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I'm starting to use command line a little more, and I see there are a lot of ways to configure some config files in my $HOME. This is good, since you can customize it the way you really like.

Unfortunately, for begginners, having too many options is a little confusing. For example, I created .bash_alias for some alias I'm using. I didn't even know this option existed, I'm used to simply edit .bashrc.

Do exist a pattern, a "good practice", envisioning flexibility and modularity in terms of rc files structure? Do exist a standardization group for this, or every body just creates it's own configuration setup?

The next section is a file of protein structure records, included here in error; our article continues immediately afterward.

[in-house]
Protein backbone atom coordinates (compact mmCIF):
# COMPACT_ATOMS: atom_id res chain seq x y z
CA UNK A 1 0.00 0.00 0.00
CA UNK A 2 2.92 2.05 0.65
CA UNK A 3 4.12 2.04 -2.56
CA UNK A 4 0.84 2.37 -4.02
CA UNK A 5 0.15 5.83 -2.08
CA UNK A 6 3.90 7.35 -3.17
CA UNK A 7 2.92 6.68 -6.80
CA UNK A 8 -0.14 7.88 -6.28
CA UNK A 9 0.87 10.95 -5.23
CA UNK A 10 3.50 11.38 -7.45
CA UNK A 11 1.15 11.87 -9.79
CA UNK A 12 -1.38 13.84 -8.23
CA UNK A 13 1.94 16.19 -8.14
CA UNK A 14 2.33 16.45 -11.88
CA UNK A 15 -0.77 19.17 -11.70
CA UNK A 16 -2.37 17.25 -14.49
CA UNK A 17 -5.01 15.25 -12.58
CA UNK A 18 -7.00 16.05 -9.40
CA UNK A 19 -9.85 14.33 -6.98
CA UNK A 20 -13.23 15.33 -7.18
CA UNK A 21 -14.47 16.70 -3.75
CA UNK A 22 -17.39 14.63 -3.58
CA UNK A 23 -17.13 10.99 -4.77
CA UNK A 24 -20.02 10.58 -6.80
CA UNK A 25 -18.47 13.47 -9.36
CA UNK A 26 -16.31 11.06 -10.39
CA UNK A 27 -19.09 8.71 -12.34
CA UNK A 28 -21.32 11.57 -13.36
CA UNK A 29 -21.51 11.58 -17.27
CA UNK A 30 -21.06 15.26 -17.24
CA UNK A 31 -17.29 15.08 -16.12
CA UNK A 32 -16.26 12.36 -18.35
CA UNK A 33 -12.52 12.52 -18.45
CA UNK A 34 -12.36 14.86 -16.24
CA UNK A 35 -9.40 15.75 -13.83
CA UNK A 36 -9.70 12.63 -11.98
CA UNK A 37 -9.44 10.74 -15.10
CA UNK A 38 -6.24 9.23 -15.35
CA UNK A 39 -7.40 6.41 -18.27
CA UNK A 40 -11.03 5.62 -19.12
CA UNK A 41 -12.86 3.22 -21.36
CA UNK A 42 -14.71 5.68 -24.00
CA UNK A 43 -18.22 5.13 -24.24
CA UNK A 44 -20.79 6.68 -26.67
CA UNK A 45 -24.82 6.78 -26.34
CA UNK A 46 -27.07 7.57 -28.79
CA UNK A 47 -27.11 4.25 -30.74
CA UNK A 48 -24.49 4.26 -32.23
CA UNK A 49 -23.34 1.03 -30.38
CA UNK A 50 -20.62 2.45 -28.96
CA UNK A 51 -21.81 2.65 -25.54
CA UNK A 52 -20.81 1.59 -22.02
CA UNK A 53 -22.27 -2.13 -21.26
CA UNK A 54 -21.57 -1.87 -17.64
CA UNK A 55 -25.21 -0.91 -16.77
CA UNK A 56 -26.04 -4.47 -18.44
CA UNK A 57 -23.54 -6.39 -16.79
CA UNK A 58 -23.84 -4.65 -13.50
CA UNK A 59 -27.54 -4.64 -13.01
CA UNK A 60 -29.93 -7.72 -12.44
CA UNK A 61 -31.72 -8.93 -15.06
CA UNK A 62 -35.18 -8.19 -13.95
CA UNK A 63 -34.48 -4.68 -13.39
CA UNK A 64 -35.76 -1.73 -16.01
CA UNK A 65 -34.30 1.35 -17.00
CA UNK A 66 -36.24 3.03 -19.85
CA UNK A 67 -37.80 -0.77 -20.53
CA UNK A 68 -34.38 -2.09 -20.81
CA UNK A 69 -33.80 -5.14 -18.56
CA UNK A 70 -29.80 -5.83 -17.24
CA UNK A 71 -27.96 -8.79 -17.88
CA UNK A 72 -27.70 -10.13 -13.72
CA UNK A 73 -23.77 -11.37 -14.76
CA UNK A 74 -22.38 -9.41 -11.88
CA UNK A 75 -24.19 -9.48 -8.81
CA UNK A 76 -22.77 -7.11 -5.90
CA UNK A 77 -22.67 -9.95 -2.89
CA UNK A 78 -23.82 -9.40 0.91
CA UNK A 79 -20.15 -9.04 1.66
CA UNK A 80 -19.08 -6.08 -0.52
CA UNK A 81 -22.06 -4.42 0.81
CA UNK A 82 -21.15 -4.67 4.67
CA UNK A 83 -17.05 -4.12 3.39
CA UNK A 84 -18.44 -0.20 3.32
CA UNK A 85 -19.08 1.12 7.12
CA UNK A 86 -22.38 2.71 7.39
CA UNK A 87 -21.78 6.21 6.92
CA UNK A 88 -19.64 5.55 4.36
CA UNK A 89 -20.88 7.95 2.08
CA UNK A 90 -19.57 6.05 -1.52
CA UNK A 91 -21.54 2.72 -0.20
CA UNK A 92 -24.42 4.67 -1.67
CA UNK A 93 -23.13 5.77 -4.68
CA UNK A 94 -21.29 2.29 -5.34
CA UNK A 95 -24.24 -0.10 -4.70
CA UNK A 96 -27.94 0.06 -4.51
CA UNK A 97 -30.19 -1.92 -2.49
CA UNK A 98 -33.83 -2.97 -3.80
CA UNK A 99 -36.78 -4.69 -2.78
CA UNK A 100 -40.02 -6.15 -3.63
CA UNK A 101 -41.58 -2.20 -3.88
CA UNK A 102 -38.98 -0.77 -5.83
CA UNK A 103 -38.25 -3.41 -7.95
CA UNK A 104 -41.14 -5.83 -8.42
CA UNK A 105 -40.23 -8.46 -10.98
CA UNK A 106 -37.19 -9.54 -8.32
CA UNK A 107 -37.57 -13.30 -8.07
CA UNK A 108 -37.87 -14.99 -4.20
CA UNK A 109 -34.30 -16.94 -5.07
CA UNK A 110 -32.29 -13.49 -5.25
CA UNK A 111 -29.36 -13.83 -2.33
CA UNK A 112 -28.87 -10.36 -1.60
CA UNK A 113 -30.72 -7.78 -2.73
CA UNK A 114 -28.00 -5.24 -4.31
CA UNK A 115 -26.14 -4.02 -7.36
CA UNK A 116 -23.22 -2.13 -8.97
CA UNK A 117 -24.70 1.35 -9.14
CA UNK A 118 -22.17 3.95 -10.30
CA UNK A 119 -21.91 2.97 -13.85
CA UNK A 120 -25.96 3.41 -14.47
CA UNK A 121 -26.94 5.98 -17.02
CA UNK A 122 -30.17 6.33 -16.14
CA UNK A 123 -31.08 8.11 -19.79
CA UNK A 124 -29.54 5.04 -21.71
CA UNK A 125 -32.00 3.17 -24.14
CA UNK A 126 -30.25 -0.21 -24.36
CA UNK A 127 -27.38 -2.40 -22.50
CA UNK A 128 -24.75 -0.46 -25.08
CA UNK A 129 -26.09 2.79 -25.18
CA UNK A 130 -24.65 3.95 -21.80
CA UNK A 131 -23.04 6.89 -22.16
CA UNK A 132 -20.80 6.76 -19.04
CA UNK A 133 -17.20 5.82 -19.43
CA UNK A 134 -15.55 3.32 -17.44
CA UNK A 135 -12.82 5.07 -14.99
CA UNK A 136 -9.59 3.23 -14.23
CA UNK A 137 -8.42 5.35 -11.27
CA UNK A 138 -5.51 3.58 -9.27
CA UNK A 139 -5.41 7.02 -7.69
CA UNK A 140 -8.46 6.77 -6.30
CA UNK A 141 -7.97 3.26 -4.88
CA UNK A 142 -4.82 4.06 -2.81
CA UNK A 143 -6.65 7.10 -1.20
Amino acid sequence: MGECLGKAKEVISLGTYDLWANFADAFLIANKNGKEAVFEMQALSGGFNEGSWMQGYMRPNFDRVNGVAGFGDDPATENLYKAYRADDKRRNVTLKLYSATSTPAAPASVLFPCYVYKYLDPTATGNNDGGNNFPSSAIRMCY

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1 Answer 1

up vote 2 down vote accepted

the configuration files are all dependent upon the software that uses them. in most cases, the file is named .<programname>rc in some cases it's a config file in a 'hidden' . directory, i.e. ~/.fluxbox/init

there is nothing wrong with putting your aliases in the .bashrc file, .bash_alias is another shell script called from within .bashrc, some people just like to segregate their configurations while others, like me, prefer putting all our related configurations in the same file, for easy management.

in my .bashrc there is:

#if [ -f ~/.bash_aliases ]; then
#    . ~/.bash_aliases
#fi

which is what i presume is in yours, only not commented out, meaning it checks that .bash_alias is a file, and then 'sources' it into the .bashrc file (that's what . ~/.bash_alias means, . in this case is a shortcut for source)

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